British bookshops pay 11 times the rate of corporation tax paid by Amazon, according to a report that has prompted outrage from booksellers.
Bookshops across the UK pay an estimated £12 million in corporation tax each year, the report says. This equates to 91p for every £100 of turnover, a rate more than 11 times the 8p of corporation tax paid by Amazon for every £100 of turnover.
The Bookselling Britain report, prepared by the Centre for Economics and Business Research (CEBR), was presented at the Booksellers Association annual conference yesterday.
Bookshops contribute £1.9 billion to the economy and pay about £130 million in tax, including the £12 million paid in corporation tax. Amazon’s accounts showed that the corporation tax paid by Amazon UK Services dropped from £15.8 million in 2015 to £7.4 million last year, the report said.
British bookshops support tens of thousands of jobs and contribute more than £400 million in wages.
Giles Clifton, head of corporate affairs at the Booksellers Association, said: “This report helps . . . to confirm beyond a shadow of a doubt [that] an enormous financial gap exists between what UK booksellers put into the UK and what Amazon does.
“At a time when the UK needs to be making the most of her own talents and utilising all her resources, both cultural, economic, and other, why on earth are we persisting with a policy that is an act of gross self-harm? This stupidity must end.”
Tim Godfray, chief executive of the association, added: “Bookshops are closing at a rate of 3 per cent per year and 275 towns across the UK can expect to lose their bookshop due to changes to business rates if nothing is done. We hope that CEBR’s report encourages our government to act to protect the nation’s bookshops and enable them to flourish.”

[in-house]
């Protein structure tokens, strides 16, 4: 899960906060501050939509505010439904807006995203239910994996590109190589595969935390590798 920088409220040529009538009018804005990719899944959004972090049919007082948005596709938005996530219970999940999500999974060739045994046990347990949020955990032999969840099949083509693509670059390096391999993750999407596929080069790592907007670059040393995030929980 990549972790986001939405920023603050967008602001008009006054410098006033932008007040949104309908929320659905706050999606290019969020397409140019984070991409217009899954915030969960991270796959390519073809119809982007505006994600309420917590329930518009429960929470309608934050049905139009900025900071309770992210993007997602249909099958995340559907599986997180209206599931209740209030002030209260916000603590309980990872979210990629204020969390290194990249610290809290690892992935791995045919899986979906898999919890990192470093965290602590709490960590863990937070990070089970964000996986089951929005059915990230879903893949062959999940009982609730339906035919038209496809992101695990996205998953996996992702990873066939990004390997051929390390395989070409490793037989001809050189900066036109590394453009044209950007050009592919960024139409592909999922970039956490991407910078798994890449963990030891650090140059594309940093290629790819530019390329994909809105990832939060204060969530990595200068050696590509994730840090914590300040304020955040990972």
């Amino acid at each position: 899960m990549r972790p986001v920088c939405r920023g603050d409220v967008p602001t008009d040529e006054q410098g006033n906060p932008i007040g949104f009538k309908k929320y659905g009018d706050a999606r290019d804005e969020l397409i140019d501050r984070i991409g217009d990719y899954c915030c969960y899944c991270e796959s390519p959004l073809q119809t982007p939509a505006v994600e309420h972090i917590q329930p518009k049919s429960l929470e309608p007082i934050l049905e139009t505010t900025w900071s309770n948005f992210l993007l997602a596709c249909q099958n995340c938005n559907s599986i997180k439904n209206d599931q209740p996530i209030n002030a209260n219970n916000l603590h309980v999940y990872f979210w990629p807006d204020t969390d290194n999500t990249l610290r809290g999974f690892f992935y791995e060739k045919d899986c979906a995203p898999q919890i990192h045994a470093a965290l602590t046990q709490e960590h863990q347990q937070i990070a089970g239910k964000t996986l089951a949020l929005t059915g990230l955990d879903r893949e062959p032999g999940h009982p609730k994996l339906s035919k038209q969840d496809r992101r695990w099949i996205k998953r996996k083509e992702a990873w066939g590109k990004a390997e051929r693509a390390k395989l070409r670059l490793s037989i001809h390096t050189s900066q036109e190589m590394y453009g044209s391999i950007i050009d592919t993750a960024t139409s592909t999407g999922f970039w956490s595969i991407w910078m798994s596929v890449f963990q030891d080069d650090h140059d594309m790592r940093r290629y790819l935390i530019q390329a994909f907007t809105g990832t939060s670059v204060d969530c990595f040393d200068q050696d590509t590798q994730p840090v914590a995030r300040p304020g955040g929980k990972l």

The director of the CEBR, Oliver Hogan, said that high-street bookshops offered readers a different experience from that of shopping online and added: “The benefits to UK communities of local booksellers stretch beyond these monetary impacts, encompassing education, literacy and the provision of an informational and cultural conduit to society at large. All of this feeds technological progress and innovation, the key ingredients in achieving long-term economic growth.”
The Booksellers Association spoke out last month about a “deeply unfair” tax system, stating that it left bricks-and-mortar bookshops having to fight online giants such as Amazon “with one hand tied behind their backs”. They called for “a level playing field”.
After Amazon’s accounts showed a halving in the amount of corporation tax paid, a Booksellers Association spokesman said: “This gives Amazon — possessed of a huge market share and all the associated commercial bargaining power that goes with it — a further substantial advantage over its competitors in the UK book trade.”
Mr Clifton cited one example where a Waterstones store in Bedford was paying 17 times the business rates paid by an Amazon unit near by.
An Amazon spokesman said that the company had invested more than £6.4 billion in the UK since 2010 and said: “We pay all taxes required in the UK and every country where we operate. Corporation tax is based on profits, not revenues, and our profits have remained low given retail is a highly-competitive, low margin business and our continued heavy investment.”